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"Two-thirds met our very stringent criteria for 'complete mental health,' which meant that they were happy and/or satisfied with their life on a daily or almost daily basis, and they also reported very high levels of social and psychological well-being," Fuller-Thomson noted in a university news release.
"Only those who were also free of mental illness, including depression and anxiety disorders, and without any substance dependence or suicidal thoughts in the past year were classified as being in complete mental health," she said.
Fuller-Thomson added that "the news for cancer survivors was even better, with three-quarters living in complete mental health, which is a prevalence comparable to that of individuals with no cancer history."
Study co-author Keri West, a doctoral student in the faculty of social work, said, "Among those with former or current cancer, the odds of complete mental health were higher for women, white, married and older respondents, as well as those with higher income and those who did not have disabling pain nor functional limitations.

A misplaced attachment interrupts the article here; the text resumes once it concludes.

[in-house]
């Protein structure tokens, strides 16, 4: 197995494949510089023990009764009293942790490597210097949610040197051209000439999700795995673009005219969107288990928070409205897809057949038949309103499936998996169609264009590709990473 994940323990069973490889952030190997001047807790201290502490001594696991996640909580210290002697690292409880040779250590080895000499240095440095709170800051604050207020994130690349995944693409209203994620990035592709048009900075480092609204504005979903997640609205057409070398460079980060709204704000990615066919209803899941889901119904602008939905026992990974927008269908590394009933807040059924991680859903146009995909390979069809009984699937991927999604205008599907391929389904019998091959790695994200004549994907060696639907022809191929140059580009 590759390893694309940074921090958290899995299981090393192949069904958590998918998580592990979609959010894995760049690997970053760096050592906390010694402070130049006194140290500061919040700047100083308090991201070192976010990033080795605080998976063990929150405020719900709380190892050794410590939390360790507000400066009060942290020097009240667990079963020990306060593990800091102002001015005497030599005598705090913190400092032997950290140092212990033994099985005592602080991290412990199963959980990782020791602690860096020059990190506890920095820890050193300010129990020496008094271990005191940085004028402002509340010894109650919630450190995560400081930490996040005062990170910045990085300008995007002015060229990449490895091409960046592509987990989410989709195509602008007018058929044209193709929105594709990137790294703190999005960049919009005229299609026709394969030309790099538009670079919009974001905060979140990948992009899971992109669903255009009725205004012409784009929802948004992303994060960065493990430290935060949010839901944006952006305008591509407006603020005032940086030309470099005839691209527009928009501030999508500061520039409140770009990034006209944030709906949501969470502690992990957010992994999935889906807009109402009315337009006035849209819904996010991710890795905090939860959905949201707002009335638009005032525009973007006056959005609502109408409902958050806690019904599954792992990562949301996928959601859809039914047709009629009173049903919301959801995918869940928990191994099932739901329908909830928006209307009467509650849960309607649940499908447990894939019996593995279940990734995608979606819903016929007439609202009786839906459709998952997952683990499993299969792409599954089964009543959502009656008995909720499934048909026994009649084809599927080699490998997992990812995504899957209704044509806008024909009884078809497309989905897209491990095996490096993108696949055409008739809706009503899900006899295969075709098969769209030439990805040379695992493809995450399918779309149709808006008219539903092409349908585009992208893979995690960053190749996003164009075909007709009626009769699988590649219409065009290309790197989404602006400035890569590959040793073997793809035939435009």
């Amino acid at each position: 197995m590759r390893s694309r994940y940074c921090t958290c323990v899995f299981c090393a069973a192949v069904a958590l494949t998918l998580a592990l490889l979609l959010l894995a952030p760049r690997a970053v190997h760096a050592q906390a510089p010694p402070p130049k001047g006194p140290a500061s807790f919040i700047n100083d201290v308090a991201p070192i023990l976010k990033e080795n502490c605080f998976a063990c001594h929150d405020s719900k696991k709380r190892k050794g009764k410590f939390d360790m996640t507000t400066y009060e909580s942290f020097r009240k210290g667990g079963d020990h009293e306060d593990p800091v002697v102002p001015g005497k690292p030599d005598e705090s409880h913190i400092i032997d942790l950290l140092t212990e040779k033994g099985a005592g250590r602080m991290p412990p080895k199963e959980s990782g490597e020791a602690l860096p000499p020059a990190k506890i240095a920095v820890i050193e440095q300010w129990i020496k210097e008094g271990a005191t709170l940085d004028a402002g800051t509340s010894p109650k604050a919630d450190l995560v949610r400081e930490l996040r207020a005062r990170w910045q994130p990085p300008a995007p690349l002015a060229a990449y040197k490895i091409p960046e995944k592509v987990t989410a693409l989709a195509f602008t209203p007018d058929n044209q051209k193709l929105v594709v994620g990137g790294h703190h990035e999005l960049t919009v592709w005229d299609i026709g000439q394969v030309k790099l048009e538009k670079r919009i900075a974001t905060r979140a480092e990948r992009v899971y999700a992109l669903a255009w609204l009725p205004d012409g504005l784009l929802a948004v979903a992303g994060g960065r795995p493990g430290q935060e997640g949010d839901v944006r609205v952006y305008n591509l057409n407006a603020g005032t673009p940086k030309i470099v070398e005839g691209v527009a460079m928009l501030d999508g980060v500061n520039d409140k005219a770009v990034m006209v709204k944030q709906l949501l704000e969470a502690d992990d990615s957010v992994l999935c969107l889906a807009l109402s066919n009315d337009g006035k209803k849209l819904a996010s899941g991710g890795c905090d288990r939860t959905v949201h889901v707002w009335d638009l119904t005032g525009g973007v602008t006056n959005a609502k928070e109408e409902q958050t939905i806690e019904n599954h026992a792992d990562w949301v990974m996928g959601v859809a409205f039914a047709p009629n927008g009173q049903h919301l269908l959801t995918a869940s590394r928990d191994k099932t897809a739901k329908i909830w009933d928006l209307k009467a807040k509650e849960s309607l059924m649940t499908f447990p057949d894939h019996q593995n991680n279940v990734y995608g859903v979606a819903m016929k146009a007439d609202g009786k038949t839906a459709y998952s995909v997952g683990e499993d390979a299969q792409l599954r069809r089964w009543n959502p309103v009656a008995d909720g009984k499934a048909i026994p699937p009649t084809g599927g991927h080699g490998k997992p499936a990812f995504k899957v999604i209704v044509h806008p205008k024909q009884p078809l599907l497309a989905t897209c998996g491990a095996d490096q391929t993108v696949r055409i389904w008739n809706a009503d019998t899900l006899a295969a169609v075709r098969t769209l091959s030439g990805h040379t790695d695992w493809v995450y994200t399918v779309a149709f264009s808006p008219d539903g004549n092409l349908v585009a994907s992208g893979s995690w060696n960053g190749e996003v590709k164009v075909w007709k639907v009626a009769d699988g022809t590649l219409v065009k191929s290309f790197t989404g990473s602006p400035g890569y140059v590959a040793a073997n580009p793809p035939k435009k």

"We found that earlier difficulties cast a long shadow: those who had been physically abused during their childhood and those who had ever had depression or anxiety disorders were less likely to be in complete mental health," West added.
This type of research may help identify ways to help cancer patients maintain good mental health during their illness and recovery, West said.
The study was published recently in the journal Aging & Mental Health.
-- Robert Preidt
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